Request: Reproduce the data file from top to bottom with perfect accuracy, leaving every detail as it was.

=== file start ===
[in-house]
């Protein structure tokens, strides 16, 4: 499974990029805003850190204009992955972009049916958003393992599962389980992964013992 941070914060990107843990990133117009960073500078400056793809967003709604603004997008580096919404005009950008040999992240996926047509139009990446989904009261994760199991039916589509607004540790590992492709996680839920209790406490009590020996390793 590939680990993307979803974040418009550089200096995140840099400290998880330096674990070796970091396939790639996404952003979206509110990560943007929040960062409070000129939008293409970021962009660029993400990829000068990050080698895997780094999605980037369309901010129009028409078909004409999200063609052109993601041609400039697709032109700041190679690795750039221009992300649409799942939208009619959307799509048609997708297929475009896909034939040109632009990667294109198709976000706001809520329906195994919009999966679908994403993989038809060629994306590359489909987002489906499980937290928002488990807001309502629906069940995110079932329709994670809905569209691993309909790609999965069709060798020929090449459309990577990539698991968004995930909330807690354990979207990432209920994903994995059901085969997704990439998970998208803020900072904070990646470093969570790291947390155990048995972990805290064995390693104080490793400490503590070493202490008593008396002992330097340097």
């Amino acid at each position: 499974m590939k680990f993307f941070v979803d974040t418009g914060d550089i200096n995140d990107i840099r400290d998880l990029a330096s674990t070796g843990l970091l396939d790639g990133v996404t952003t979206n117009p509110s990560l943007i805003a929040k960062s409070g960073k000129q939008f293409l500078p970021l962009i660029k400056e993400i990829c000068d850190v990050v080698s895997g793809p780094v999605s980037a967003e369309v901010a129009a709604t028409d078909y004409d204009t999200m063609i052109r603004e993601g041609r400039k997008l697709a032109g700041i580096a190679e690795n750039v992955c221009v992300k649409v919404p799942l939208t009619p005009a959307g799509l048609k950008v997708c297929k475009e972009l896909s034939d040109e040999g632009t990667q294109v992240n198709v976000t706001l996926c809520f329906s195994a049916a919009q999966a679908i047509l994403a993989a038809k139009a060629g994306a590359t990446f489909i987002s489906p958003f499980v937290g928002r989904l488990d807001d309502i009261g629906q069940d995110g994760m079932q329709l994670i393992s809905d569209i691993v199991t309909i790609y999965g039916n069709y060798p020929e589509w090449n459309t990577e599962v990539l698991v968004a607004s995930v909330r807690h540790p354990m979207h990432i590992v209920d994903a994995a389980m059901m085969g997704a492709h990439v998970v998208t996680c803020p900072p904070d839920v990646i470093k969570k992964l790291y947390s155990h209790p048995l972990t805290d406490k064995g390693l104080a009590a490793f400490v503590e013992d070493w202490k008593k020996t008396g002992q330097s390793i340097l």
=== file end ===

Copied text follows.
[in-house]
């Protein structure tokens, strides 16, 4: 499974990029805003850190204009992955972009049916958003393992599962389980992964013992 941070914060990107843990990133117009960073500078400056793809967003709604603004997008580096919404005009950008040999992240996926047509139009990446989904009261994760199991039916589509607004540790590992492709996680839920209790406490009590020996390793 590939680990993307979803974040418009550089200096995140840099400290998880330096674990070796970091396939790639996404952003979206509110990560943007929040960062409070000129939008293409970021962009660029993400990829000068990050080698895997780094999605980037369309901010129009028409078909004409999200063609052109993601041609400039697709032109700041190679690795750039221009992300649409799942939208009619959307799509048609997708297929475009896909034939040109632009990667294109198709976000706001809520329906195994919009999966679908994403993989038809060629994306590359489909987002489906499980937290928002488990807001309502629906069940995110079932329709994670809905569209691993309909790609999965069709060798020929090449459309990577990539698991968004995930909330807690354990979207990432209920994903994995059901085969997704990439998970998208803020900072904070990646470093969570790291947390155990048995972990805290064995390693104080490793400490503590070493202490008593008396002992330097340097």
């Amino acid at each position: 499974m590939k680990f993307f941070v979803d974040t418009g914060d550089i200096n995140d990107i840099r400290d998880l990029a330096s674990t070796g843990l970091l396939d790639g990133v996404t952003t979206n117009p509110s990560l943007i805003a929040k960062s409070g960073k000129q939008f293409l500078p970021l962009i660029k400056e993400i990829c000068d850190v990050v080698s895997g793809p780094v999605s980037a967003e369309v901010a129009a709604t028409d078909y004409d204009t999200m063609i052109r603004e993601g041609r400039k997008l697709a032109g700041i580096a190679e690795n750039v992955c221009v992300k649409v919404p799942l939208t009619p005009a959307g799509l048609k950008v997708c297929k475009e972009l896909s034939d040109e040999g632009t990667q294109v992240n198709v976000t706001l996926c809520f329906s195994a049916a919009q999966a679908i047509l994403a993989a038809k139009a060629g994306a590359t990446f489909i987002s489906p958003f499980v937290g928002r989904l488990d807001d309502i009261g629906q069940d995110g994760m079932q329709l994670i393992s809905d569209i691993v199991t309909i790609y999965g039916n069709y060798p020929e589509w090449n459309t990577e599962v990539l698991v968004a607004s995930v909330r807690h540790p354990m979207h990432i590992v209920d994903a994995a389980m059901m085969g997704a492709h990439v998970v998208t996680c803020p900072p904070d839920v990646i470093k969570k992964l790291y947390s155990h209790p048995l972990t805290d406490k064995g390693l104080a009590a490793f400490v503590e013992d070493w202490k008593k020996t008396g002992q330097s390793i340097l």